After planning a week in advance with two of my coworkers, we decided to take this hour-long dog sled adventure over at Cotter’s Sled Dog Rides and Tours. They are located in Nenana Alaska which is about an hour drive from Fairbanks. The roads have been nice and clear since the weather has been warming up. It is still amazing to think that 10 degrees Fahrenheit feels almost warm vs the temperatures I experienced here about 5 weeks ago.
We arrived at Cotter’s over 30 minutes early, ensuring we were going to be early. With this tour company, they request you to be at least 15 minutes early to prepare for the tour. As soon as we arrived we were greeted by the sound of the sled dogs barking. It’s awesome to see them all excited.
We met the owner Bill Cotter, who has devoted his life to mushing and dog sled racing. In 1987 he became the Yukon Quest Champion and in 1995 he came in third in the Iditarod. He has entered and finished 25 races (each being 1,000 miles in distance). Simply incredible.
Once the dogs were harnessed and a quick intro was given to me by Bill on applying brakes on the cargo bed sled (so I don’t run into him), we were off on the trail. Here is a link to dog sled terminology.
So what does the pulling force of 9 sled dogs feel like? Pretty amazing – honestly quicker than I was expecting. The sled easily glided along the trail with ease. The wind was pretty cold, so the gear I had on did well minus a lack of a face covering (not smart). The Tour did provide some beaver mitts (a first for me) and they were very warm.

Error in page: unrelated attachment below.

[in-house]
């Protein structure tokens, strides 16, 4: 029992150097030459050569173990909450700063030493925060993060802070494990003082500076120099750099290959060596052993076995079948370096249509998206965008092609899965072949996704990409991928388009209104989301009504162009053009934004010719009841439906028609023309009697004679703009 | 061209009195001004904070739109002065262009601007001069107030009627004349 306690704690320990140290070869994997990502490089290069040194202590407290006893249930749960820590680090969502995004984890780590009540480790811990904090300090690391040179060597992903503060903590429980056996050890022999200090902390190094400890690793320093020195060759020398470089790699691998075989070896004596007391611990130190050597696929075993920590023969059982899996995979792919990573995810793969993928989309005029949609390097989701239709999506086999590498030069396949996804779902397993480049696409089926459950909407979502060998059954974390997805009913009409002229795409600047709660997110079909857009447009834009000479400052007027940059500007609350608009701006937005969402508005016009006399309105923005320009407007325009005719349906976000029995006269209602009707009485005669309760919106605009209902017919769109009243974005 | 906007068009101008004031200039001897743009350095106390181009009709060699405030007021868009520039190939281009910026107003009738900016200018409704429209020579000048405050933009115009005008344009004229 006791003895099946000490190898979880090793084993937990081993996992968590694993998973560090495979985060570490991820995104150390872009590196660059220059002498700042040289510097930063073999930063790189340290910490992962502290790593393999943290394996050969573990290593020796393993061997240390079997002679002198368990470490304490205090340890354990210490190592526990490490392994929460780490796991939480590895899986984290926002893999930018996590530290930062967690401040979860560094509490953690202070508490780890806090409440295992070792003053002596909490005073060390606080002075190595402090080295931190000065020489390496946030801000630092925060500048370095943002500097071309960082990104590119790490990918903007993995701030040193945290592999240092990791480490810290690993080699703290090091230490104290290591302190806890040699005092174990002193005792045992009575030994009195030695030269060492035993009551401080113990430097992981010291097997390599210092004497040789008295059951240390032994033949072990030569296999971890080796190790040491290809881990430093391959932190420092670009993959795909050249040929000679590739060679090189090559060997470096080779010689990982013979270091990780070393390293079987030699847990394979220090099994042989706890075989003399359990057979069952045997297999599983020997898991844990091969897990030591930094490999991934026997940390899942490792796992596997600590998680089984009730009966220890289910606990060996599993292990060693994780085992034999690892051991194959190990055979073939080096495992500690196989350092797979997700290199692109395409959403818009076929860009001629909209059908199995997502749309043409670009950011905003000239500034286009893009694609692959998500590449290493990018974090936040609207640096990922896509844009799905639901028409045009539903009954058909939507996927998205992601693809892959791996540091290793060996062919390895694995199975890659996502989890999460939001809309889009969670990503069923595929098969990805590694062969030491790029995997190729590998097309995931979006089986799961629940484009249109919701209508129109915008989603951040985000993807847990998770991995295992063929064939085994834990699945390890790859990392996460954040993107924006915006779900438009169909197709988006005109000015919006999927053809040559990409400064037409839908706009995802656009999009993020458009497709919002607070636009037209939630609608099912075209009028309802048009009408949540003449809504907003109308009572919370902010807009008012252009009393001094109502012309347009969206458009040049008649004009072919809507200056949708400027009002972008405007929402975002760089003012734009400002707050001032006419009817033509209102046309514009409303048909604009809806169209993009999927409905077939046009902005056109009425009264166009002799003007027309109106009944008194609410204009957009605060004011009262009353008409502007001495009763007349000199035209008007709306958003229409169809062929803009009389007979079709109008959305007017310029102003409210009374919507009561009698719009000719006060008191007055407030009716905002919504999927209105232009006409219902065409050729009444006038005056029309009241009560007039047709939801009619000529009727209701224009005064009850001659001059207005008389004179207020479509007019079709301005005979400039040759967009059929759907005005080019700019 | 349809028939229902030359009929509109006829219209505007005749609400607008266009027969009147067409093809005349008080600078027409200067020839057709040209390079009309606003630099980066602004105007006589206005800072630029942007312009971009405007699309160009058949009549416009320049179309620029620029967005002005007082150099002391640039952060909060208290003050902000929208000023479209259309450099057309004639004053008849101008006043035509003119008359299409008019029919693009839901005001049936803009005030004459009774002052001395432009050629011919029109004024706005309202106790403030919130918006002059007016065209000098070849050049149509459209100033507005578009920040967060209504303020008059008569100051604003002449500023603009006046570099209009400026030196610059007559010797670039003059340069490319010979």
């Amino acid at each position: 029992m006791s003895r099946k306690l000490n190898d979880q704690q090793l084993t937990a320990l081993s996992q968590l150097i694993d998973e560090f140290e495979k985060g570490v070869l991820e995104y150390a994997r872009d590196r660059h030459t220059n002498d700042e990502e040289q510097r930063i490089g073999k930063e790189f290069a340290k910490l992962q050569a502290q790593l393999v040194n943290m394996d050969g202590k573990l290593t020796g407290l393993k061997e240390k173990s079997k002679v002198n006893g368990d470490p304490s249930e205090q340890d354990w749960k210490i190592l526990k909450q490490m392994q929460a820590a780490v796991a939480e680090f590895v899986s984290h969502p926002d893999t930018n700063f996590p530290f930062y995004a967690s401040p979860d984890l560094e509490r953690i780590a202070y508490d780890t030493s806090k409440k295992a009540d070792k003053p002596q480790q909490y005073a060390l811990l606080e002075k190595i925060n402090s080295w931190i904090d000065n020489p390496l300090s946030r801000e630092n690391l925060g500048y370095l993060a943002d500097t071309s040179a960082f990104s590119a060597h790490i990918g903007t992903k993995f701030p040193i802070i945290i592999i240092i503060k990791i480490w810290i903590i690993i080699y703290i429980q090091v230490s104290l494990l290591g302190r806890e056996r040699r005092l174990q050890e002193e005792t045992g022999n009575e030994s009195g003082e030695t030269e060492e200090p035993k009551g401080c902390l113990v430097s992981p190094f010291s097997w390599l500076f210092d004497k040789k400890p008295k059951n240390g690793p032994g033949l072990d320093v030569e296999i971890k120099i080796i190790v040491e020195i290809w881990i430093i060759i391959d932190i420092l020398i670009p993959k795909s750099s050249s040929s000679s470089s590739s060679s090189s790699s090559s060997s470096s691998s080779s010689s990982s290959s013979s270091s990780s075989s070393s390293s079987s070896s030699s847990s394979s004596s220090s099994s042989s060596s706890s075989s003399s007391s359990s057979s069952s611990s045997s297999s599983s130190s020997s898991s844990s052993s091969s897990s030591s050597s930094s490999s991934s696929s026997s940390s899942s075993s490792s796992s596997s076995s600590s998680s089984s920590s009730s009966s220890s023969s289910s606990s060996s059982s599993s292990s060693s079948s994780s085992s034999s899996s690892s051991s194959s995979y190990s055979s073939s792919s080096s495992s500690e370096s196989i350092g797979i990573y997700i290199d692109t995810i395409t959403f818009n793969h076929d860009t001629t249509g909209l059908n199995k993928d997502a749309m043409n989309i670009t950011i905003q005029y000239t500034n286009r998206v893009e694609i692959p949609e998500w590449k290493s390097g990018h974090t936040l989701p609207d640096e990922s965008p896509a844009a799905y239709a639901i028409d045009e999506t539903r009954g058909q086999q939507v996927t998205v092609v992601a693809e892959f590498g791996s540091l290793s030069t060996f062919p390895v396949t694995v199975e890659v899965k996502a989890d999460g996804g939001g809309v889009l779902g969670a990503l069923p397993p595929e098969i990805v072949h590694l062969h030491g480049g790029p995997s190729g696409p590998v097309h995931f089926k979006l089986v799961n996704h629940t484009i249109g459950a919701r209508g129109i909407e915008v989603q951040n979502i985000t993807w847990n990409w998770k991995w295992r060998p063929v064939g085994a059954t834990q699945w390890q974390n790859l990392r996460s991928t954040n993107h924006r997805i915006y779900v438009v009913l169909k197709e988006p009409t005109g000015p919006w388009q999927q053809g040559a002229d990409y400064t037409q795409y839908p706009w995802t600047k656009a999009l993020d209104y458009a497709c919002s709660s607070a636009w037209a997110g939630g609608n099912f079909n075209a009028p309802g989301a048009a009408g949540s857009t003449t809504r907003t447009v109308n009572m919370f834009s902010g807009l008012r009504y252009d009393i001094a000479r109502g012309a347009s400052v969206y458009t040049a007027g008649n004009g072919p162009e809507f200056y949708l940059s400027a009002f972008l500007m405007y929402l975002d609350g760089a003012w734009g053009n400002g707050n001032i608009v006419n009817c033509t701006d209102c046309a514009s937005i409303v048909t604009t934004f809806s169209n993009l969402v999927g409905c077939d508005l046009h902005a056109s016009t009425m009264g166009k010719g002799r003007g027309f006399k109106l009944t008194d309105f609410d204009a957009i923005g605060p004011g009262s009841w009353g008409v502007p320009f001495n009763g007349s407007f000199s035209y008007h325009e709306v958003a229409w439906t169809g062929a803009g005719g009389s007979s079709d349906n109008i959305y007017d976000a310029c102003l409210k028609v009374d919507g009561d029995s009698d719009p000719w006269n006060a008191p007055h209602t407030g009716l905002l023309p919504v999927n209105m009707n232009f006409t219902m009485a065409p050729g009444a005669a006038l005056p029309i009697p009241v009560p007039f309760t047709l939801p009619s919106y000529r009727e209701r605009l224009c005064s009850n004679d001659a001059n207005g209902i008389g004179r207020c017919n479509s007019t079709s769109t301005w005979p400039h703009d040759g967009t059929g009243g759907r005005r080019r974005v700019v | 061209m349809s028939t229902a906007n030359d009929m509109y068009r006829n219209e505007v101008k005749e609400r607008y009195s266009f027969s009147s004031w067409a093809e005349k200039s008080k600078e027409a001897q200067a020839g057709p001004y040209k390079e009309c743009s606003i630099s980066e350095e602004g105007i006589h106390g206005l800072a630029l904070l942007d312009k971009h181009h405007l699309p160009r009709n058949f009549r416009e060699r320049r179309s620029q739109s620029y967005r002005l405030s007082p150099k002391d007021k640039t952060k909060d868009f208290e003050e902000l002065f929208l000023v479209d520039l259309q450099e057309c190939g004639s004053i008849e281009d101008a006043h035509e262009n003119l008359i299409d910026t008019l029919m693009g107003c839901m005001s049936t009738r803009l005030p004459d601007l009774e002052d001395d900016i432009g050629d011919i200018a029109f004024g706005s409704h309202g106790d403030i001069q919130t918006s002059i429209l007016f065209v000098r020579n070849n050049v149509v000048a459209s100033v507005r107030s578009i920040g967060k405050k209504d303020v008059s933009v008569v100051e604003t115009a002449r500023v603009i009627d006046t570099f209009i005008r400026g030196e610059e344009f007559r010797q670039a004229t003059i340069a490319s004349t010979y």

As we were moving along the trail I couldn’t help but smile as this landscape was so beautiful. All I heard was the sound of the sled against the snow and occasionally the dogs communicating. The view from the very end of the convoy was limited until we were taking a bend in the trail.
A Moose Encounter
As I was enjoying the scenery and watching Mr Cotter’s foot work in when I should also be applying the brake, I heard the dogs barking wildly. I tried to look as far ahead as I could to see what they were going on about: they were barking at two moose crossing the trail. One was a calf about two years old and behind was the momma moose. I barely was able to see the momma moose but never did see the calf. The calf was probably around 1000 lbs and the momma moose was at least 1700 lbs. Luckily we didn’t cause a defensive panic and they ran off into the woods.
This was certainly the most excitement that was unexpected on the Tour, adding to the already awesome adventure.